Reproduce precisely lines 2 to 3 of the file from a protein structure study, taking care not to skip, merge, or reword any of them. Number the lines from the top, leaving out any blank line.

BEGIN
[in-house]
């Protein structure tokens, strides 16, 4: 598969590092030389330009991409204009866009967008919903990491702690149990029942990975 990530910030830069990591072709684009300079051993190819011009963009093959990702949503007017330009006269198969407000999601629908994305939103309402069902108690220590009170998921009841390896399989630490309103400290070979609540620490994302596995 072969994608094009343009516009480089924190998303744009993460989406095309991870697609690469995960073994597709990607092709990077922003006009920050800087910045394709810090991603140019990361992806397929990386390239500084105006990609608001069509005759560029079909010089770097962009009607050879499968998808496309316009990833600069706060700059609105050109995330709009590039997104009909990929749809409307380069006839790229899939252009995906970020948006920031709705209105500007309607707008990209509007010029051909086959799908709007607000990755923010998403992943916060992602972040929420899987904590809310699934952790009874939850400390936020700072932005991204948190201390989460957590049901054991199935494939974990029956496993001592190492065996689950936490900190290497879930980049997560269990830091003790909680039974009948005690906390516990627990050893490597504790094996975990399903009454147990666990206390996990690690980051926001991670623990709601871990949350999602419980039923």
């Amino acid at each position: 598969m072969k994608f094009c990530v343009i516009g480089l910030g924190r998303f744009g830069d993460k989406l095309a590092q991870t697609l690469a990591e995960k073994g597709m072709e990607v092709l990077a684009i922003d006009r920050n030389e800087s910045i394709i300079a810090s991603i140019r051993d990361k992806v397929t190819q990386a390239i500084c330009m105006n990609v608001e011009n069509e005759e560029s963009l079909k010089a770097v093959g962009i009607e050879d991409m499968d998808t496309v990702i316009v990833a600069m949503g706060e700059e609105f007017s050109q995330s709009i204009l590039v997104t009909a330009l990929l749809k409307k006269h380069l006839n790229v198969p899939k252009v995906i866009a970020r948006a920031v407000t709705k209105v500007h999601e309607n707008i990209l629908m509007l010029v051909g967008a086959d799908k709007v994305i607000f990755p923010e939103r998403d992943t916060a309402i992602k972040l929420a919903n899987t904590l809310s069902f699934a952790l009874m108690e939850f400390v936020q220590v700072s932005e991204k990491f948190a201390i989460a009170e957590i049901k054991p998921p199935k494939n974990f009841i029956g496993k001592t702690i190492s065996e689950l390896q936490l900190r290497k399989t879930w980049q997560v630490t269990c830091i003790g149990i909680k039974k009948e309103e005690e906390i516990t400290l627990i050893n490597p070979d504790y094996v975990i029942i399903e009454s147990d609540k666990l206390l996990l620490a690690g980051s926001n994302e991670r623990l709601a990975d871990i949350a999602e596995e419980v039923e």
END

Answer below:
């Protein structure tokens, strides 16, 4: 598969590092030389330009991409204009866009967008919903990491702690149990029942990975 990530910030830069990591072709684009300079051993190819011009963009093959990702949503007017330009006269198969407000999601629908994305939103309402069902108690220590009170998921009841390896399989630490309103400290070979609540620490994302596995 072969994608094009343009516009480089924190998303744009993460989406095309991870697609690469995960073994597709990607092709990077922003006009920050800087910045394709810090991603140019990361992806397929990386390239500084105006990609608001069509005759560029079909010089770097962009009607050879499968998808496309316009990833600069706060700059609105050109995330709009590039997104009909990929749809409307380069006839790229899939252009995906970020948006920031709705209105500007309607707008990209509007010029051909086959799908709007607000990755923010998403992943916060992602972040929420899987904590809310699934952790009874939850400390936020700072932005991204948190201390989460957590049901054991199935494939974990029956496993001592190492065996689950936490900190290497879930980049997560269990830091003790909680039974009948005690906390516990627990050893490597504790094996975990399903009454147990666990206390996990690690980051926001991670623990709601871990949350999602419980039923």
């Amino acid at each position: 598969m072969k994608f094009c990530v343009i516009g480089l910030g924190r998303f744009g830069d993460k989406l095309a590092q991870t697609l690469a990591e995960k073994g597709m072709e990607v092709l990077a684009i922003d006009r920050n030389e800087s910045i394709i300079a810090s991603i140019r051993d990361k992806v397929t190819q990386a390239i500084c330009m105006n990609v608001e011009n069509e005759e560029s963009l079909k010089a770097v093959g962009i009607e050879d991409m499968d998808t496309v990702i316009v990833a600069m949503g706060e700059e609105f007017s050109q995330s709009i204009l590039v997104t009909a330009l990929l749809k409307k006269h380069l006839n790229v198969p899939k252009v995906i866009a970020r948006a920031v407000t709705k209105v500007h999601e309607n707008i990209l629908m509007l010029v051909g967008a086959d799908k709007v994305i607000f990755p923010e939103r998403d992943t916060a309402i992602k972040l929420a919903n899987t904590l809310s069902f699934a952790l009874m108690e939850f400390v936020q220590v700072s932005e991204k990491f948190a201390i989460a009170e957590i049901k054991p998921p199935k494939n974990f009841i029956g496993k001592t702690i190492s065996e689950l390896q936490l900190r290497k399989t879930w980049q997560v630490t269990c830091i003790g149990i909680k039974k009948e309103e005690e906390i516990t400290l627990i050893n490597p070979d504790y094996v975990i029942i399903e009454s147990d609540k666990l206390l996990l620490a690690g980051s926001n994302e991670r623990l709601a990975d871990i949350a999602e596995e419980v039923e």